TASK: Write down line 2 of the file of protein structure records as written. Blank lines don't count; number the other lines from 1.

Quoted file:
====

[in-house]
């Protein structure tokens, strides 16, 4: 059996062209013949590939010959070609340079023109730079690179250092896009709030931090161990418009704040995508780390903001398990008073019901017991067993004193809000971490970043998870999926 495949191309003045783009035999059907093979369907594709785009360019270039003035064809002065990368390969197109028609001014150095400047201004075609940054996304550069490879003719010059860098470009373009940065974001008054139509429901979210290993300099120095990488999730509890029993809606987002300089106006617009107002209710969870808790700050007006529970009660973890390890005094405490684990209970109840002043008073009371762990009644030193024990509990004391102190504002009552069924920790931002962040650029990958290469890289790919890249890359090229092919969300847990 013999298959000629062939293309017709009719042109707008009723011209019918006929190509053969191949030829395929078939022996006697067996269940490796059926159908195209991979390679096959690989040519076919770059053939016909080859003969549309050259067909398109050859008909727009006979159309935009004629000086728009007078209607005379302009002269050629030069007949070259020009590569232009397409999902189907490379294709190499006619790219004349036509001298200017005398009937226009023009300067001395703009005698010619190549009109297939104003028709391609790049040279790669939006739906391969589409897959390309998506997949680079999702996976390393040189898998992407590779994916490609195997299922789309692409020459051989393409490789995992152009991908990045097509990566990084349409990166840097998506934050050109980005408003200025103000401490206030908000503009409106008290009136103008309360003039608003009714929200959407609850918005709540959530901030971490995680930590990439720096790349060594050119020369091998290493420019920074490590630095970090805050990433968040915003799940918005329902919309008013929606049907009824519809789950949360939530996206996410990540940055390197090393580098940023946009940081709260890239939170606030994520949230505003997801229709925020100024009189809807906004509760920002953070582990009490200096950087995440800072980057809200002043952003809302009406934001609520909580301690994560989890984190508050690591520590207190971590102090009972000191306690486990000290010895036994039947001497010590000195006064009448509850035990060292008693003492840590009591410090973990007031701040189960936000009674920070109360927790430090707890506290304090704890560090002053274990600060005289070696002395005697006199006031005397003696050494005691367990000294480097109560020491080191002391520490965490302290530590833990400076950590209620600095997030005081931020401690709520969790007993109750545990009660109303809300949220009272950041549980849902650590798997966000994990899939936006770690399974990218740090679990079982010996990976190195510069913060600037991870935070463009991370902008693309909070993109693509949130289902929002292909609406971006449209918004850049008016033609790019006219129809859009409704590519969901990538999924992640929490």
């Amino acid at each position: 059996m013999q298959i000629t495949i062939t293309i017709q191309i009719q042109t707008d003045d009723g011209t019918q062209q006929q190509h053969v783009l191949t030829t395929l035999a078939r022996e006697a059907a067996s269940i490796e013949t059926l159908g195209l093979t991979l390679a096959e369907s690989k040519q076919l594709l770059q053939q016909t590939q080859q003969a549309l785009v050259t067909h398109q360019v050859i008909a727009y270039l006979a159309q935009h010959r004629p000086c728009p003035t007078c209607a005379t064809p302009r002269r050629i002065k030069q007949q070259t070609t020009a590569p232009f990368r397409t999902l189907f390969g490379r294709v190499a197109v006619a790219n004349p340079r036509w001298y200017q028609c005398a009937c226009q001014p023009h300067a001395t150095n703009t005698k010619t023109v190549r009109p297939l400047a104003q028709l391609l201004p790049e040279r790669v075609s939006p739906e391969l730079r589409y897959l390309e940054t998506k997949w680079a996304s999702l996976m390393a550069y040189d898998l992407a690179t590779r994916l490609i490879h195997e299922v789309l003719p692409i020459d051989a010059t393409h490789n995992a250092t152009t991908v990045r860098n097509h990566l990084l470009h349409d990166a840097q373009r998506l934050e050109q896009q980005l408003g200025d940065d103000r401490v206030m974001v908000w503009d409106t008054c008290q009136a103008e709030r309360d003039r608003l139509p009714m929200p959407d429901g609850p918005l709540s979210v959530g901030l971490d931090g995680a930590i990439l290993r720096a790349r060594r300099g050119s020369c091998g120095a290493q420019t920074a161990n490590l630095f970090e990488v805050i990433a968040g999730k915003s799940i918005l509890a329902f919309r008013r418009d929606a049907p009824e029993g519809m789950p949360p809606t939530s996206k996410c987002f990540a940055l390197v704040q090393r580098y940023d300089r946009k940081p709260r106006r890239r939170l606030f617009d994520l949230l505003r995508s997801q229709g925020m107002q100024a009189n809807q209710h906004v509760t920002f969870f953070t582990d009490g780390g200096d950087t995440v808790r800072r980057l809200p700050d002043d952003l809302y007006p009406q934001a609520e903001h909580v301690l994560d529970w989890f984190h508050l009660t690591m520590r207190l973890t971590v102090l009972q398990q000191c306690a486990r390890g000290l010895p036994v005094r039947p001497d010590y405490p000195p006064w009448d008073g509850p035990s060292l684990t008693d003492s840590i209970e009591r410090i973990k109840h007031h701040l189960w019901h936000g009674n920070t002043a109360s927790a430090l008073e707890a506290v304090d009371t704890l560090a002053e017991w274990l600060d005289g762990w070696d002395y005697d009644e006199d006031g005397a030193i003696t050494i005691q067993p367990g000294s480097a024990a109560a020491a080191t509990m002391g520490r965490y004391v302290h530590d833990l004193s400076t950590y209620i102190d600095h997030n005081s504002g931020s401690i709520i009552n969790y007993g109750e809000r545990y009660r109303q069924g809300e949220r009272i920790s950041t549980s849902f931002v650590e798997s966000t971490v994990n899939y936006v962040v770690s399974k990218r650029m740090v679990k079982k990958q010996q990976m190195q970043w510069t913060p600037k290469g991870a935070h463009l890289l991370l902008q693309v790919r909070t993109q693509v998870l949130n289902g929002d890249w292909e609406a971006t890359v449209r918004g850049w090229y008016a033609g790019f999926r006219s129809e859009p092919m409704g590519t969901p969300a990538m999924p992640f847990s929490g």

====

């Protein structure tokens, strides 16, 4: 059996062209013949590939010959070609340079023109730079690179250092896009709030931090161990418009704040995508780390903001398990008073019901017991067993004193809000971490970043998870999926 495949191309003045783009035999059907093979369907594709785009360019270039003035064809002065990368390969197109028609001014150095400047201004075609940054996304550069490879003719010059860098470009373009940065974001008054139509429901979210290993300099120095990488999730509890029993809606987002300089106006617009107002209710969870808790700050007006529970009660973890390890005094405490684990209970109840002043008073009371762990009644030193024990509990004391102190504002009552069924920790931002962040650029990958290469890289790919890249890359090229092919969300847990 013999298959000629062939293309017709009719042109707008009723011209019918006929190509053969191949030829395929078939022996006697067996269940490796059926159908195209991979390679096959690989040519076919770059053939016909080859003969549309050259067909398109050859008909727009006979159309935009004629000086728009007078209607005379302009002269050629030069007949070259020009590569232009397409999902189907490379294709190499006619790219004349036509001298200017005398009937226009023009300067001395703009005698010619190549009109297939104003028709391609790049040279790669939006739906391969589409897959390309998506997949680079999702996976390393040189898998992407590779994916490609195997299922789309692409020459051989393409490789995992152009991908990045097509990566990084349409990166840097998506934050050109980005408003200025103000401490206030908000503009409106008290009136103008309360003039608003009714929200959407609850918005709540959530901030971490995680930590990439720096790349060594050119020369091998290493420019920074490590630095970090805050990433968040915003799940918005329902919309008013929606049907009824519809789950949360939530996206996410990540940055390197090393580098940023946009940081709260890239939170606030994520949230505003997801229709925020100024009189809807906004509760920002953070582990009490200096950087995440800072980057809200002043952003809302009406934001609520909580301690994560989890984190508050690591520590207190971590102090009972000191306690486990000290010895036994039947001497010590000195006064009448509850035990060292008693003492840590009591410090973990007031701040189960936000009674920070109360927790430090707890506290304090704890560090002053274990600060005289070696002395005697006199006031005397003696050494005691367990000294480097109560020491080191002391520490965490302290530590833990400076950590209620600095997030005081931020401690709520969790007993109750545990009660109303809300949220009272950041549980849902650590798997966000994990899939936006770690399974990218740090679990079982010996990976190195510069913060600037991870935070463009991370902008693309909070993109693509949130289902929002292909609406971006449209918004850049008016033609790019006219129809859009409704590519969901990538999924992640929490």